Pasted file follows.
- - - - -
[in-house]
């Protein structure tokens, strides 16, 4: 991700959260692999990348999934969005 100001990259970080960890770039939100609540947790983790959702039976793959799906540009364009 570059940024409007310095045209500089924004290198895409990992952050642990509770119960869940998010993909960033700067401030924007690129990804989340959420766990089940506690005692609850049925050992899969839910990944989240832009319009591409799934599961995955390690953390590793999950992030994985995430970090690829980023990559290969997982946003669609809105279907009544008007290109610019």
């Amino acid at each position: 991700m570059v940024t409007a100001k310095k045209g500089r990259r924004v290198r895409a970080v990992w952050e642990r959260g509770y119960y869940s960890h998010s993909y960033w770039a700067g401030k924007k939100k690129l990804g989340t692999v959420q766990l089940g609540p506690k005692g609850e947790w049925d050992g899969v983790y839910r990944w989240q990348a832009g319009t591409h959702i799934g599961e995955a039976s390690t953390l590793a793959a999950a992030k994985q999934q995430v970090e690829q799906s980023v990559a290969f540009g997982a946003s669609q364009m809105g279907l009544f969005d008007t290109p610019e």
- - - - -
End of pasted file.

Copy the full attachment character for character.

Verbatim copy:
[in-house]
């Protein structure tokens, strides 16, 4: 991700959260692999990348999934969005 100001990259970080960890770039939100609540947790983790959702039976793959799906540009364009 570059940024409007310095045209500089924004290198895409990992952050642990509770119960869940998010993909960033700067401030924007690129990804989340959420766990089940506690005692609850049925050992899969839910990944989240832009319009591409799934599961995955390690953390590793999950992030994985995430970090690829980023990559290969997982946003669609809105279907009544008007290109610019």
């Amino acid at each position: 991700m570059v940024t409007a100001k310095k045209g500089r990259r924004v290198r895409a970080v990992w952050e642990r959260g509770y119960y869940s960890h998010s993909y960033w770039a700067g401030k924007k939100k690129l990804g989340t692999v959420q766990l089940g609540p506690k005692g609850e947790w049925d050992g899969v983790y839910r990944w989240q990348a832009g319009t591409h959702i799934g599961e995955a039976s390690t953390l590793a793959a999950a992030k994985q999934q995430v970090e690829q799906s980023v990559a290969f540009g997982a946003s669609q364009m809105g279907l009544f969005d008007t290109p610019e």